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  • Writer's pictureThe Beagle

Editorial September 9th 2022

Welcome to this week’s editorial,

In February 1974 I stood, with the rest of my school, on the edge of Boroko Drive in Port Moresby and waved as the Queen, Prince Philip, Princess Anne and Captain Mark Phillips drove by. The Royal detour was an odd one in that it left the highway and meandered through the back streets. Thinking about the route today it was an intentional detour to take in five schools which pretty much guaranteed an avenue of children waving and cheering.

There was a buzz around the town that the Queen was visiting and I hadn’t seen Moresby so clean in decades. Betal nut stains were washed off buildings, garbage was picked up, streets were swept clean and the place looked spick and span.

Following the drive-by the Queen attended her appointments ahead of the next day that saw her attend a welcome sing-sing at Herbert Murray Oval. It was a grand affair and the stadium was packed. I was there with the school and my father was there with his hot-dog cart. Also making a ‘killing’ were the Jepperson’s selling ‘Mi lukim Missus Kwin’ (I saw the Queen) tshirts.

What you may not know, and few do, is that Her Majesty, Queen Elizabeth II became Queen of Papua New Guinea and the Head of State when PNG gained Independence and joined the Commonwealth of nations.

The Queen’s 1974 visit wasn’t just a box ticking exercise. She was there to meet Chief Minister, Michael Somare and discuss Papua New Guinea's likelihood of joining the Commonwealth after independence. Her visit was a Royal one with a Royal entourage, looking to measure the country, its future and how the Royal family might fit in.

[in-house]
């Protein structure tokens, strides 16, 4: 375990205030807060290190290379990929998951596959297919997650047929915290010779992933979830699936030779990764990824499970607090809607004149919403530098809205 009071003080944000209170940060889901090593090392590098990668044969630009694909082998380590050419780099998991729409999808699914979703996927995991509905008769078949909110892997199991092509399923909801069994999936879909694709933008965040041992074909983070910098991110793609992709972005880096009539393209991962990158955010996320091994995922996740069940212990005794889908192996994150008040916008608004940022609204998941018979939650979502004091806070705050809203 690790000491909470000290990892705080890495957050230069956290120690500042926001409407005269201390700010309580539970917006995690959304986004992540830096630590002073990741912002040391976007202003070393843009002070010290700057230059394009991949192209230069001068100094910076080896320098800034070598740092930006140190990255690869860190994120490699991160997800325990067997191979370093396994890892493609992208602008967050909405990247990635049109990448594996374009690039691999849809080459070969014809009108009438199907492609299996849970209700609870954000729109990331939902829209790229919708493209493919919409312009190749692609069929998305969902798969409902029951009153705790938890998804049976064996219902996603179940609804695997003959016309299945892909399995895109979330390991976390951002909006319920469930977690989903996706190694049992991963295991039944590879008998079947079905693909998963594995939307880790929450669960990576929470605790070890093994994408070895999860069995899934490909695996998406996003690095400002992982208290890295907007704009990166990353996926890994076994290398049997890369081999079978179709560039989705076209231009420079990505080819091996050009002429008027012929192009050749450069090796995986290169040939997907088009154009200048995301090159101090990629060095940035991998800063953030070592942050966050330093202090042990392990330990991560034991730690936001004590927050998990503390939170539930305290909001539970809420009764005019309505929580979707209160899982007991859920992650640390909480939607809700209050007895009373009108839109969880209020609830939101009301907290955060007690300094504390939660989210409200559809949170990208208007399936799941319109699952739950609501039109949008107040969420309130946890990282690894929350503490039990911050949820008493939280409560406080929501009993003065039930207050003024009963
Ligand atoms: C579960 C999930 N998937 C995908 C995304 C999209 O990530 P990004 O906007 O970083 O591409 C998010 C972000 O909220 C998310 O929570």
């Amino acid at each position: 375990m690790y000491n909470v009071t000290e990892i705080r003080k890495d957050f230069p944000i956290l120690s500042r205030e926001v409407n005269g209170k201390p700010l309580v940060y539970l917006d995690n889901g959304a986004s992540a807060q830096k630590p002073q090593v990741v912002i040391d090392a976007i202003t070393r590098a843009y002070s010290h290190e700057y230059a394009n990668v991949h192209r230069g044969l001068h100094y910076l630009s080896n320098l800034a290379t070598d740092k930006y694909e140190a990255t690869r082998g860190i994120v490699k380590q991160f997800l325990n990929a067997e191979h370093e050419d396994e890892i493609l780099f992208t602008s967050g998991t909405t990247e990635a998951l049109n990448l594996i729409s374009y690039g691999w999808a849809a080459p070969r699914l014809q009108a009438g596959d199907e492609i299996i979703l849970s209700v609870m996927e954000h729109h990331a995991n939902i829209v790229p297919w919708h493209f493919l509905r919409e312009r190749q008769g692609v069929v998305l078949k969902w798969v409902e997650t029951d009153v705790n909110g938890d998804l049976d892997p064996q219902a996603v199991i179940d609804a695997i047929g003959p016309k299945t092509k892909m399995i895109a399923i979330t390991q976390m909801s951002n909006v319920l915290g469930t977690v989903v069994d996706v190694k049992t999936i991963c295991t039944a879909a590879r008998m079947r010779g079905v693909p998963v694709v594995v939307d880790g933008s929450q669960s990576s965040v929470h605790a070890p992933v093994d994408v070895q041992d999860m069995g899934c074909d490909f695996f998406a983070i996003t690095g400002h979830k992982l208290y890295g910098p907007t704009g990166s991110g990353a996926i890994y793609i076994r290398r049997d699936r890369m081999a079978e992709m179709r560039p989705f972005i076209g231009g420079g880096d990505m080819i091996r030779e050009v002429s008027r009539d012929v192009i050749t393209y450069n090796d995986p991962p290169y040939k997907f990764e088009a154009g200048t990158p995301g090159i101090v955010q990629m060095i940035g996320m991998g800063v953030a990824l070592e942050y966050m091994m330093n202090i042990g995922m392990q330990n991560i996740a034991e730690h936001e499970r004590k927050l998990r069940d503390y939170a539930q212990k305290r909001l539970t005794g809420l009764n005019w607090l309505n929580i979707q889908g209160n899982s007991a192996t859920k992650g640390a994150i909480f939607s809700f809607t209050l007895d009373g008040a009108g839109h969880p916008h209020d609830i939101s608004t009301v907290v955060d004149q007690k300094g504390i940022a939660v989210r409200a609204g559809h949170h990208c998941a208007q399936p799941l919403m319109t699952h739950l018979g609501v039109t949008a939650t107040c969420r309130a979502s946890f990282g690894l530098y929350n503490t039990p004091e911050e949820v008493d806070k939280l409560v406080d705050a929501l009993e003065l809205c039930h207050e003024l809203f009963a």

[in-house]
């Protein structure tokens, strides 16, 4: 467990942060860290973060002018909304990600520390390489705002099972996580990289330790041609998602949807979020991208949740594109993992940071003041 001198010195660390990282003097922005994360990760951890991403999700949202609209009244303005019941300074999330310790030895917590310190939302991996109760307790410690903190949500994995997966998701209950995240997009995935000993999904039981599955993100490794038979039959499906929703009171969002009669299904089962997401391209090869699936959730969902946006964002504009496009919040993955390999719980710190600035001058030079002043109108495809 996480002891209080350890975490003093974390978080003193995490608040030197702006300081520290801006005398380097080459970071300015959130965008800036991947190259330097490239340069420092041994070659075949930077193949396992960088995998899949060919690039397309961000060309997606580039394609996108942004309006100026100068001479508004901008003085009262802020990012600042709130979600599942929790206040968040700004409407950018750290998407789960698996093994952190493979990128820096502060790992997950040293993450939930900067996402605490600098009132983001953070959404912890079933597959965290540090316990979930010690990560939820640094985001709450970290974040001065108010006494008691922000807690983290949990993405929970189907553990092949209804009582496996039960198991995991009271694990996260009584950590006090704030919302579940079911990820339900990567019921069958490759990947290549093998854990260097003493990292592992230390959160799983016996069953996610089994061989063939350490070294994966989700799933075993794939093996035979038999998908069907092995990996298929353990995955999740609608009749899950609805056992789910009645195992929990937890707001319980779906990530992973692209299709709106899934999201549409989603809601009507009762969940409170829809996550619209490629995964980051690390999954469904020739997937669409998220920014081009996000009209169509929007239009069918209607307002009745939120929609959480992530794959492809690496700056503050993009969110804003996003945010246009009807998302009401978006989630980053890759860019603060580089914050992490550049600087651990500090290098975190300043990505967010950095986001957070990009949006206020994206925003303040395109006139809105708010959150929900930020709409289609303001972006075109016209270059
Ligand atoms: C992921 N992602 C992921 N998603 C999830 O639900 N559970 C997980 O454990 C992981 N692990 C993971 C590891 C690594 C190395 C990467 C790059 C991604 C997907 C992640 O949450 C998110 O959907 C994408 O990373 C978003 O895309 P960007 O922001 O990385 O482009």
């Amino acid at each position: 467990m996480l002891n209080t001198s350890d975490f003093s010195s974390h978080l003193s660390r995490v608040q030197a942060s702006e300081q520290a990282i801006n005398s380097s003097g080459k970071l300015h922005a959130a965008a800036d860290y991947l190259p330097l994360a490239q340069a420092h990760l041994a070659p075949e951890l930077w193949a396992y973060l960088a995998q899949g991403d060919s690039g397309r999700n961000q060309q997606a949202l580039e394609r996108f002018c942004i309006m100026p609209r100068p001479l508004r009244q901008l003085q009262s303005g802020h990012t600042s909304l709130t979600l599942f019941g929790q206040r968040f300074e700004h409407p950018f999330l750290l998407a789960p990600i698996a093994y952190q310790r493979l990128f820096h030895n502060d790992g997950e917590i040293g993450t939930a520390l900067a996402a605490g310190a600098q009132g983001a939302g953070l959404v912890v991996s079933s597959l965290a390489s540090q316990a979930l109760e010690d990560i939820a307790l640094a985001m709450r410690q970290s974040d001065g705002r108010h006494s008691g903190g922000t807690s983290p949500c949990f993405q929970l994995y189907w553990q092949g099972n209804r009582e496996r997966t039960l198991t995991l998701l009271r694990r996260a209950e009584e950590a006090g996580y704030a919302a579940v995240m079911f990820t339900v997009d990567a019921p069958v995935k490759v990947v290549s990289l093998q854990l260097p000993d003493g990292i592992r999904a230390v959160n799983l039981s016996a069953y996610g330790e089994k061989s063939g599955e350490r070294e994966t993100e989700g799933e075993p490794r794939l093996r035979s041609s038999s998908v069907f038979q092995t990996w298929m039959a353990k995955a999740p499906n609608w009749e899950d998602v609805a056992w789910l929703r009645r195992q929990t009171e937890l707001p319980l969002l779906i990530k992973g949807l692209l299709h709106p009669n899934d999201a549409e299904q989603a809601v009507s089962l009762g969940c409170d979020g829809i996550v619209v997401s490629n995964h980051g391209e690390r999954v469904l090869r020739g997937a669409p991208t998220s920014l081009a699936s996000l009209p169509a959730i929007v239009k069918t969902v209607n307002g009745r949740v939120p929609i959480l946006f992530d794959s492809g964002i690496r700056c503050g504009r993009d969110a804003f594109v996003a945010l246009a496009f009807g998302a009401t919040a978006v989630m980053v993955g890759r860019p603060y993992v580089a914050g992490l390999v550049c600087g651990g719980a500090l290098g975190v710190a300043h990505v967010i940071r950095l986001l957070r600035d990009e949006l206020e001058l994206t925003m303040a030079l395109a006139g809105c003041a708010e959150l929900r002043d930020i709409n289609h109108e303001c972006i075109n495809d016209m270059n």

It was evident from her visit that she was genuinely respected by the people of PNG. So much so that in all her duties relating to Papua New Guinea, she speaks and acts as its Queen, and not as Queen of the United Kingdom. Unlike Australia, the Queen was recognised as Queen of PNG because the PNG people actually invited her to become their head of state. There is little doubt that King Charles the Third will be declared, by default, King of PNG.

I remember the news at the time of the Queen’s first visit to the Territory of Papua and New Guinea. In 1974 the country was still coming of age. In the main towns there was industry, education, health and hopes for a modern future while in the more remote corners were villages just one generation removed from having never encountered the West. Arse-grass, penis gourds, pig grease raincoats, possum capes and wild bird plumage. I attended the Mount Hagen Show in late 1974. The Mt Hagen Cultural Show is one of the largest annual cultural events held in Papua New Guinea that showcases the incredible diversity of dance, costumery and custom of the nation.

A venture into the dance contest grounds is a venture back in time. To be surrounded by fully armed, highly decorated, warriors running mock battle charges and threat dancing is an experience you never forget. The stifling humidity, the overwhelming smell of bodies smeared with pig grease and the sounds of full voice battle song with a pulse of kundu drum that reverberates through your body is a memory that never leaves you. But within those memories of that sing-sing I remember seeing one of Bernie Jepperson’s t-shirts on a happy Chimbu toddler that read ‘Mi lukim Missus Kwin’.

Today, sadly, the Queen of Papua New Guinea is gone. She was their Queen. One they chose, and one they loved.


In hindsight I should have bought one of those T-Shirts. If I had I would wear it today to proudly declare, ‘Mi lukim Missus Kwin’.


Until next

lei

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NOTE: Comments were TRIALED - in the end it failed as humans will be humans and it turned into a pile of merde; only contributed to by just a handful who did little to add to the conversation of the issue at hand. Anyone who would like to contribute an opinion are encouraged to send in a Letter to the Editor where it might be considered for publication

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